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I would like to ask a question which is partially addressed in this question: Current in Parallel Circuits
Since the voltage in parallel is constant, why is it that when there is a short circuit, no current flows through the second path? Shouldn't the current in that path be independent of the other short circuit path?

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If you have an ideal short circuit whose resistance is zero there can be no voltage across the short circuit otherwise an infinite (impossible) current will flow. So if there is no voltage across the short circuit then there is no voltage across the other parallel component and so no current will flow through that component. But note that since we already know that we put a nonzero voltage across the circuit, this conclusion is not really meaningful because we already have a contradiction.

What we can conclude is that there is no ideal short circuit. In fact, you are correct in thinking that a current will flow through he parallel component, as a short circuit in real life has a finite resistance. Of course, that current would be much smaller than the current through the (non-ideal) short circuit.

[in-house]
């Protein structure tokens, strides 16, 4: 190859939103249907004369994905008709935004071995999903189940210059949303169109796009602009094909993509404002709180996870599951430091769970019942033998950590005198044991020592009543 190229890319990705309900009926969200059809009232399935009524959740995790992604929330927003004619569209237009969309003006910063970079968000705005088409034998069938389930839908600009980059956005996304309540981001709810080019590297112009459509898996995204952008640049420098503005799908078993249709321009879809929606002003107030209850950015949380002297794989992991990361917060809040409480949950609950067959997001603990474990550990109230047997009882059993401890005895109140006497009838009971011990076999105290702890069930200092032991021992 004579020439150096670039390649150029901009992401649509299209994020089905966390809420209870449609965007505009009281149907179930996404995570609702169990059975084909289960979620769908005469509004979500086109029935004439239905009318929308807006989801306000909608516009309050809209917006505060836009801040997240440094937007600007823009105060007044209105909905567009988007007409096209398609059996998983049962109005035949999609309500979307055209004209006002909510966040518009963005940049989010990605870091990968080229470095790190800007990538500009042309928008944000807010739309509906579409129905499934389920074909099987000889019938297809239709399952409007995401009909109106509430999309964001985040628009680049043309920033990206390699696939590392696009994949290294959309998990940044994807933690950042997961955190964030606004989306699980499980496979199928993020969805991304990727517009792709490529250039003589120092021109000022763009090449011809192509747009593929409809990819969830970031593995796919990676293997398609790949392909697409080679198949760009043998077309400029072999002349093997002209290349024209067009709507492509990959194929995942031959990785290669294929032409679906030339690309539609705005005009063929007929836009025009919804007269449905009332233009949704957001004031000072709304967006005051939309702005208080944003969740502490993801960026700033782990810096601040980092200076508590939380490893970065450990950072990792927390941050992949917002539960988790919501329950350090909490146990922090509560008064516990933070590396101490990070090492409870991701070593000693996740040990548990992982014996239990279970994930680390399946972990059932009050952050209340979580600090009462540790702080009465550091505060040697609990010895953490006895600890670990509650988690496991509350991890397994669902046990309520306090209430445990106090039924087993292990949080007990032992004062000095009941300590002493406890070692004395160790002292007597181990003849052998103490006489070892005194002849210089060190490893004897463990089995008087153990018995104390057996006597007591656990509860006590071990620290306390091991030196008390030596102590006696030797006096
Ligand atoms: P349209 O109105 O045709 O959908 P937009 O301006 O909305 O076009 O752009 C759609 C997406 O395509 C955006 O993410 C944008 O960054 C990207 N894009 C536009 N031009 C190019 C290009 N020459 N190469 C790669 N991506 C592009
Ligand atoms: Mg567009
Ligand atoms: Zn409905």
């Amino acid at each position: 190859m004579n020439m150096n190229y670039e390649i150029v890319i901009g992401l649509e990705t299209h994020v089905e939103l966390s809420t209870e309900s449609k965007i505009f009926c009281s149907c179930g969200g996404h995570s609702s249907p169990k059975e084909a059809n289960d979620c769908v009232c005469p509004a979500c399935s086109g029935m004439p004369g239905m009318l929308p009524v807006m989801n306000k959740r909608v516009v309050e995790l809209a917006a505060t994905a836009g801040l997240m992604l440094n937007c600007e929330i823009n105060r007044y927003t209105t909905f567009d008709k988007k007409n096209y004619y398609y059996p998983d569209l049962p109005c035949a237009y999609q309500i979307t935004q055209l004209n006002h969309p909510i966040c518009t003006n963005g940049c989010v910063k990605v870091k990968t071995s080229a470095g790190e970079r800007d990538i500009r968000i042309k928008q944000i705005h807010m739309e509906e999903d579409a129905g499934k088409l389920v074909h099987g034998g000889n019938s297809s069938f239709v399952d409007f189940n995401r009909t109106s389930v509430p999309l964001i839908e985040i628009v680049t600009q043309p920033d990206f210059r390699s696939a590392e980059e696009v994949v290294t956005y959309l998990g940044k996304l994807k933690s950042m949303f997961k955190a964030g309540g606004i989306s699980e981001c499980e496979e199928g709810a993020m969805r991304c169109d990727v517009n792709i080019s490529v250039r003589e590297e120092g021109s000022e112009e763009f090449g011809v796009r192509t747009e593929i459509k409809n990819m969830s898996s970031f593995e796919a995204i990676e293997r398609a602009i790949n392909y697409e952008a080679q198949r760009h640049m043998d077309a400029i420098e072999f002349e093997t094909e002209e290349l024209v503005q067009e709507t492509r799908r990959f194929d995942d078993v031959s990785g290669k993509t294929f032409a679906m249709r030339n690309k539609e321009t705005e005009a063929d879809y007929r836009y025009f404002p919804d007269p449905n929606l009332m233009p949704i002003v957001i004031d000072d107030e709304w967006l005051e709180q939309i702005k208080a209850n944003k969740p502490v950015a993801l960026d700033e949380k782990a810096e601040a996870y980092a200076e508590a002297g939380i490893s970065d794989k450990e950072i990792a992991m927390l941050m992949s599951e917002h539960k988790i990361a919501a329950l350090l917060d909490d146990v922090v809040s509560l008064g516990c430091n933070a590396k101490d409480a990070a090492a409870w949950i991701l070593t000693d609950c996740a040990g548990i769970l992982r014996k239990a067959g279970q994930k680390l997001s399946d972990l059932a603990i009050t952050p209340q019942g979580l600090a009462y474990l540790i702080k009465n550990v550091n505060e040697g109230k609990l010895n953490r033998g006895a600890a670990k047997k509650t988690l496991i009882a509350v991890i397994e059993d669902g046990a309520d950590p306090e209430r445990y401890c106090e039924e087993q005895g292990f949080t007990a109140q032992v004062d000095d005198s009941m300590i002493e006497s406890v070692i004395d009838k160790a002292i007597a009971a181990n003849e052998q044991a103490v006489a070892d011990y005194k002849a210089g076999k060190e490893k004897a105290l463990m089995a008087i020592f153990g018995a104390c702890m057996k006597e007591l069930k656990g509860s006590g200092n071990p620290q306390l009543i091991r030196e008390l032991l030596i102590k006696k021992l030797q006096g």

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There will of course be current flowing in the non-short-circuit path, so I'm not sure where you got the claim that there would be none. Anyway, there is also no such thing as a true short-circuit (zero-resistance) path.

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  • $\begingroup$ Even with superconductivity, putting a voltage across it will result in a non-equilibrium state with the temperature rising until it stops being a superconductor. The classical laws for electrical circuits only apply for equilibrium states, and we could say there's no true stable short-circuit. $\endgroup$ – user21820 Mar 6 '16 at 9:46

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